Monday, September 21, 2009

a note on the ground

If you've been reading my blog regularly, you know that part of the waterfront where I usually walk or run is now restricted entry because of "development." So, after I ran the loop that I could, I decided, as it was my day to do a long, intense workout to loop back up the overpass and

run past McVicar's Creek, eastward, over the Cumberland St. bridge, where the creek flows towards Lake Superior, and along

Front Street, which runs along the waterfront and previous


Amongst a scrap of weeds, I found a note on the ground. It's meaning is a puzzle. I know there is a website somewhere where people post notes they have found on the ground, so I should send it in because it is so .....strange.

At the end of the street that is at the end of Front St, the city sidewalk has been completely and utterly NEGLECTED. I guess the folks who live around here haven't much clout with city hall.

I ran back along a back lane that runs along Cumberland St.


marja-leena said...

That IS a very enigmatic note, perhaps the start of a poem.

Except for the two lovely scenes at the top, it all looks very sad and worn, a side that exists in parts of many cities, I'm sure, but is often kept hidden and ignored, as are its inhabitants.

northshorewoman said...

Dear ML, isn't it, though? I don't even think it makes sense, but it must've to someone!

It is a part of town that is not prime residential real estate, that's for sure. But imagine, if 80 years ago that land was developed as residential or municipal park land instead of given kit-and-caboodle to industry, the place would look very different. Who knows, maybe one day, way down the road (pardon the pun!)this areas will be cleaned up, re-zoned and made as beautiful as it should be. Sometimes I wonder how my city looked before the colonizers came to develop it into "Chicago North." Why did the development have to progress in the fashion that it did? That's what I wonder about.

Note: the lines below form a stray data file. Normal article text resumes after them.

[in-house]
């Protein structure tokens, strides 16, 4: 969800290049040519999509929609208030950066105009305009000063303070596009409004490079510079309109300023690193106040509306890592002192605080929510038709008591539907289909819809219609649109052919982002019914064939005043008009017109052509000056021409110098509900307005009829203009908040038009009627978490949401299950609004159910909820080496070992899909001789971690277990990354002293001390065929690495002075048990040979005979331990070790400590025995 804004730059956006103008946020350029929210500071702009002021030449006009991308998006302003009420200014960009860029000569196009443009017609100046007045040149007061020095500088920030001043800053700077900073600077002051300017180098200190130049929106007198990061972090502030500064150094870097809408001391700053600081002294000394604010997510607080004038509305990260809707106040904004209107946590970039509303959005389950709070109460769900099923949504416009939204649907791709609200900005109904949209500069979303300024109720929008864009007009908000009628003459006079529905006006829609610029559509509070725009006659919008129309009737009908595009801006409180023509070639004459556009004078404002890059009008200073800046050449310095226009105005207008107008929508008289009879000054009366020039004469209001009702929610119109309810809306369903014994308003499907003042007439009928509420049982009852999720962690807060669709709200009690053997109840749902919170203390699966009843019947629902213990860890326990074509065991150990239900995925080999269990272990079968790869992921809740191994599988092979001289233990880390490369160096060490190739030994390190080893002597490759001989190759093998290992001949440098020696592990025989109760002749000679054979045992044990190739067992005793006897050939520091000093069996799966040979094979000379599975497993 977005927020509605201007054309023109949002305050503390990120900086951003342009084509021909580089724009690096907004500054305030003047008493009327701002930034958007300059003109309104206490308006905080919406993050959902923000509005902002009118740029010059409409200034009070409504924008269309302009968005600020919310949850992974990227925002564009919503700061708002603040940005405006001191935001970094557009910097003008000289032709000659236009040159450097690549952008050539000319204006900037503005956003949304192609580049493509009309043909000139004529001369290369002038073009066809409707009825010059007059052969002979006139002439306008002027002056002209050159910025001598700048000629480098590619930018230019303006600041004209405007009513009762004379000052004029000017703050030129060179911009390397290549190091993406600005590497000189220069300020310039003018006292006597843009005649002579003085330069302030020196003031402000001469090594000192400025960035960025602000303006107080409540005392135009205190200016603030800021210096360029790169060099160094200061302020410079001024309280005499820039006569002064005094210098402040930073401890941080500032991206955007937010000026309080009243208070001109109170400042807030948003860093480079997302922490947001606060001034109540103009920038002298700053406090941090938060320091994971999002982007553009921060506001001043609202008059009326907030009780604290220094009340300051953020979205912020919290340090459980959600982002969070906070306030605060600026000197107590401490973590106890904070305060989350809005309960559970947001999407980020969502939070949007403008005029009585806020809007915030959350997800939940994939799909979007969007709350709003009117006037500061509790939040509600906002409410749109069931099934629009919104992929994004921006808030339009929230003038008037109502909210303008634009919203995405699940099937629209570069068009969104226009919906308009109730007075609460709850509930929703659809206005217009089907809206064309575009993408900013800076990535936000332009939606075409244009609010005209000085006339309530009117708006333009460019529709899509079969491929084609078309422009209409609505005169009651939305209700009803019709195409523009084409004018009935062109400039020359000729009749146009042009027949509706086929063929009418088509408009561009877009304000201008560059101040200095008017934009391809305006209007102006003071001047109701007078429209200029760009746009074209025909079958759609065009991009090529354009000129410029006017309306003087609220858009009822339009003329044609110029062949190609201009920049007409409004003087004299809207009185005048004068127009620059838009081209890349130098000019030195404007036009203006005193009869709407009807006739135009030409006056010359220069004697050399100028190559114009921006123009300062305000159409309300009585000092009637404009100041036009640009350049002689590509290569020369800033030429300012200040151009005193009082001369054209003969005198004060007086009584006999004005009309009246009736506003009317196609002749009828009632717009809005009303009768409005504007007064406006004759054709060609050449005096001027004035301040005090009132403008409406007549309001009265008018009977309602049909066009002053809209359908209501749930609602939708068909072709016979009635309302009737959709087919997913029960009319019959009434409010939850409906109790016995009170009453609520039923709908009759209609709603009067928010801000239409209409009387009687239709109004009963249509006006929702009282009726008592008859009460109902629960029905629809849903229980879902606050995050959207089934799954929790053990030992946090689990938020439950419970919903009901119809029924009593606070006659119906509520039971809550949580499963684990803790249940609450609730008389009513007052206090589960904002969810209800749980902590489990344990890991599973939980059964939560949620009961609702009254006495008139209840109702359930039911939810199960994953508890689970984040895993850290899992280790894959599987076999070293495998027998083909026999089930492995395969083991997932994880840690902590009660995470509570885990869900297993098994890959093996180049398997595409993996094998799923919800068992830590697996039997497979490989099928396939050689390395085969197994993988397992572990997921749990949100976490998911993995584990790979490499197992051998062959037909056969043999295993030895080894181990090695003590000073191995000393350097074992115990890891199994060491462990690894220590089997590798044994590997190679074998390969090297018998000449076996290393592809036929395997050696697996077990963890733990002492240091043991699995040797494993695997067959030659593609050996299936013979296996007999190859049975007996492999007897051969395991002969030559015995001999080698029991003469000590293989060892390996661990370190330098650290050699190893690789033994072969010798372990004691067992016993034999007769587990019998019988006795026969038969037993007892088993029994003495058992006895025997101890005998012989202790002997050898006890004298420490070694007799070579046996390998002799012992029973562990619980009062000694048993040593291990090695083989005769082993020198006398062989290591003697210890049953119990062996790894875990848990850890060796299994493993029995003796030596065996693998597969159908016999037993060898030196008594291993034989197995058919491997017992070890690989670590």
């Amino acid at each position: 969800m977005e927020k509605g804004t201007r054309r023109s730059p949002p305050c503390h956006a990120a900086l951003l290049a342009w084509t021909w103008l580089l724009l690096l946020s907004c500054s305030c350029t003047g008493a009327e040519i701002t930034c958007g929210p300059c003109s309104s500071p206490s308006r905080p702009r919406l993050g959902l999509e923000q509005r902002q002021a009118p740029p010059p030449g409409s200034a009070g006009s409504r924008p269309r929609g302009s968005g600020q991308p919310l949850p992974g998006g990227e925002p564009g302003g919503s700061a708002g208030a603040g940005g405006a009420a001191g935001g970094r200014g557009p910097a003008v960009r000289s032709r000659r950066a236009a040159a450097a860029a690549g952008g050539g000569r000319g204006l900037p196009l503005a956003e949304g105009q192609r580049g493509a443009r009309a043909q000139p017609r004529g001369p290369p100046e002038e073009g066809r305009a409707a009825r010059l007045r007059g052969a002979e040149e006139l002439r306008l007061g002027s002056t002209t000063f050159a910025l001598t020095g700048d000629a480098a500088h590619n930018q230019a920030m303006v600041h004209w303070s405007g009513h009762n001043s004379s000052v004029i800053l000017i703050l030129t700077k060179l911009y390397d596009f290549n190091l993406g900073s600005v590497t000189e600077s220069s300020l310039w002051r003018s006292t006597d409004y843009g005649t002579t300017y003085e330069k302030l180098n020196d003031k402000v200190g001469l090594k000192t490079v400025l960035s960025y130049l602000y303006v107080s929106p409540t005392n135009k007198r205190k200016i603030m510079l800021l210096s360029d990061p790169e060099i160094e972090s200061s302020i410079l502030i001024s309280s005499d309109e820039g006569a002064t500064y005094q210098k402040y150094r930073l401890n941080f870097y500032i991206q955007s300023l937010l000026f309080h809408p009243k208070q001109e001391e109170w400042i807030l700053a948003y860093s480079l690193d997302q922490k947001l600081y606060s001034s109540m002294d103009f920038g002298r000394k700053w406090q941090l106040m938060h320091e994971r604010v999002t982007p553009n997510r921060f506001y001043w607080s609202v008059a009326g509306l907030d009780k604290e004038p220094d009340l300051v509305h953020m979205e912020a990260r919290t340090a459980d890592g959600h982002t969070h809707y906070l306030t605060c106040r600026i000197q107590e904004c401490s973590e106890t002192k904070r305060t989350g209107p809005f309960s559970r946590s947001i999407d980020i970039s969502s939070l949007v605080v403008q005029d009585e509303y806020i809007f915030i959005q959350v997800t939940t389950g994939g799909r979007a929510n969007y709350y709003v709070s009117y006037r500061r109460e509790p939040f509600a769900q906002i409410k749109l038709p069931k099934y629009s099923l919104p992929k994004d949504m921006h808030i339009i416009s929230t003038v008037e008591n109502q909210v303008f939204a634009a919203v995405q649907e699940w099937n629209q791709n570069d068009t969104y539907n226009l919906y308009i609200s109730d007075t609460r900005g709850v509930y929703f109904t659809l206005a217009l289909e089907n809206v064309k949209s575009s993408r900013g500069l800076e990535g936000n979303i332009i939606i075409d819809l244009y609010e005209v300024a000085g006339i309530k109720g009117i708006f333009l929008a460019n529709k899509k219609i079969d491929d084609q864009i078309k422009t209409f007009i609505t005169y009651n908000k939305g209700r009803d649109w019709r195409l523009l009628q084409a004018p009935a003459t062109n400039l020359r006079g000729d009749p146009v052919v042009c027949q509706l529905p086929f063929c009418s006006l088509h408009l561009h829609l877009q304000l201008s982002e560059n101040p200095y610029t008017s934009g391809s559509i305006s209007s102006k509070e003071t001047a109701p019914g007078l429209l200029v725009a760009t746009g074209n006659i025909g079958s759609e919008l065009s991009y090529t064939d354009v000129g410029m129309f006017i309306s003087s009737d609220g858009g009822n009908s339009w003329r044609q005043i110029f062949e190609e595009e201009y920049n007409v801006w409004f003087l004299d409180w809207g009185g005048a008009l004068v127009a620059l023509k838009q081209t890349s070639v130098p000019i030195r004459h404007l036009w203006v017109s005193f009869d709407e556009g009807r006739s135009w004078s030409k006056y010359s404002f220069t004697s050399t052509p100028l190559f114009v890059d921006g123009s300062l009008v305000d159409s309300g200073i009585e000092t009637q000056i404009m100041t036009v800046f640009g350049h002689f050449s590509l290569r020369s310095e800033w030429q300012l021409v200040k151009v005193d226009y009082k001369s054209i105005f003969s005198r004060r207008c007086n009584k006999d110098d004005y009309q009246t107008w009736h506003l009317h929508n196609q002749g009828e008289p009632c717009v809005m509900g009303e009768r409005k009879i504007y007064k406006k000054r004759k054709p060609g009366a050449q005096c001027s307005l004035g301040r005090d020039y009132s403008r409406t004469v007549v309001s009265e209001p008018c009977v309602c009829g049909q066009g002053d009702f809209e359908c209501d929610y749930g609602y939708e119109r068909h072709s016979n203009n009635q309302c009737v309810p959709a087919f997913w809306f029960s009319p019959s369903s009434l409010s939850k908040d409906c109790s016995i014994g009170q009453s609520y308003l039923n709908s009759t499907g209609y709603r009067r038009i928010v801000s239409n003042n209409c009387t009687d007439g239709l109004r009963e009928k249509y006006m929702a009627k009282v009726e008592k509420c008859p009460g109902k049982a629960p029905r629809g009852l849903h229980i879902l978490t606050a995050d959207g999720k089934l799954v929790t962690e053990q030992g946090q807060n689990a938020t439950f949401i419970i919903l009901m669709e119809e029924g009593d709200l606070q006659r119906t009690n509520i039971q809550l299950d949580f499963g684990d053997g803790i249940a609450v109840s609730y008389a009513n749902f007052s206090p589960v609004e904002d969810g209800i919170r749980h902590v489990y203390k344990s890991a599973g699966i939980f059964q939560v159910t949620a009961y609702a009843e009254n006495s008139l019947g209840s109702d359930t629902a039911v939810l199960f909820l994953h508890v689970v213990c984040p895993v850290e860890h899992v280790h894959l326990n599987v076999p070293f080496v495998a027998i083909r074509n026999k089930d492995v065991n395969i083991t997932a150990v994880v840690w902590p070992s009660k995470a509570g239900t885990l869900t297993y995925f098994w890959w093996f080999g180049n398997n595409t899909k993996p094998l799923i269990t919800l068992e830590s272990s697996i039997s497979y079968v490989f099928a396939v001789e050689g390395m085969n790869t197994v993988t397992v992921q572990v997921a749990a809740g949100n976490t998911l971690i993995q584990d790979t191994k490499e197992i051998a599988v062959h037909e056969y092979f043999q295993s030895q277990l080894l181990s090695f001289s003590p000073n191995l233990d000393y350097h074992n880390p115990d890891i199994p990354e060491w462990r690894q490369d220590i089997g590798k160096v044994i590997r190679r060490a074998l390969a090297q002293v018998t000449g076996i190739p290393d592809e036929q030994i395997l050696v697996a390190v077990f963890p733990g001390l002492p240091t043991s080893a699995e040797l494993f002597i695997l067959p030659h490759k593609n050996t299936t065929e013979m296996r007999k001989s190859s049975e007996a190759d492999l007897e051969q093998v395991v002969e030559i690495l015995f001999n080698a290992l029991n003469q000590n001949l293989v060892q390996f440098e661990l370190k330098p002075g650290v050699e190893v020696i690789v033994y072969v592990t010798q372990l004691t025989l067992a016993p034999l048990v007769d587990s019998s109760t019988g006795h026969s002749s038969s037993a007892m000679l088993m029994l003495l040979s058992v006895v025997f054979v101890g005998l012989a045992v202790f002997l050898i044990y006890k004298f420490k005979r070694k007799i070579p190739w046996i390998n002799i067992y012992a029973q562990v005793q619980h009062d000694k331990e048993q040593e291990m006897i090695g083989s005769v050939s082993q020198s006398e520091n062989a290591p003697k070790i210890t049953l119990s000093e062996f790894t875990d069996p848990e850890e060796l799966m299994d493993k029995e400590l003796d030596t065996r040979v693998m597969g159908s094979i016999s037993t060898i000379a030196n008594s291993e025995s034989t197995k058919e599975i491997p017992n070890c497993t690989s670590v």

Merche Pallarés said...

Yes, lovely the two first pictures but I'm aghast with the rest. I don't know Thunder Bay but, in my time, Toronto and its surroundings was soooo well kept! You didn't see a piece of paper on the ground even if you wanted to...! Everything neat and tidy, plush and green. Hugs, M.

northshorewoman said...

Toronto has its share of disadvantaged neighbourhoods, as well as plenty plenty garbage on the ground, stuck in trees, and other eye sores.

I actually find these areas of town beautiful in their own way. There is lots to see, if you have an eye to notice beyond the problems. Today I saw lots more beautiful things on my run, places and spots that I discover quite spontaneously on my sojourns. I really must, however, get a better camera. Mine is starting to do funny things.

spirithands said...

I find it distressing that city planners thing it's ok to set aside the best lands to the private sector. Water front land has immeasurable value to a community if it is a public space. I see that value in places like Barrie where the city waterfront is mostly public space, it's really a beautiful people friendly space.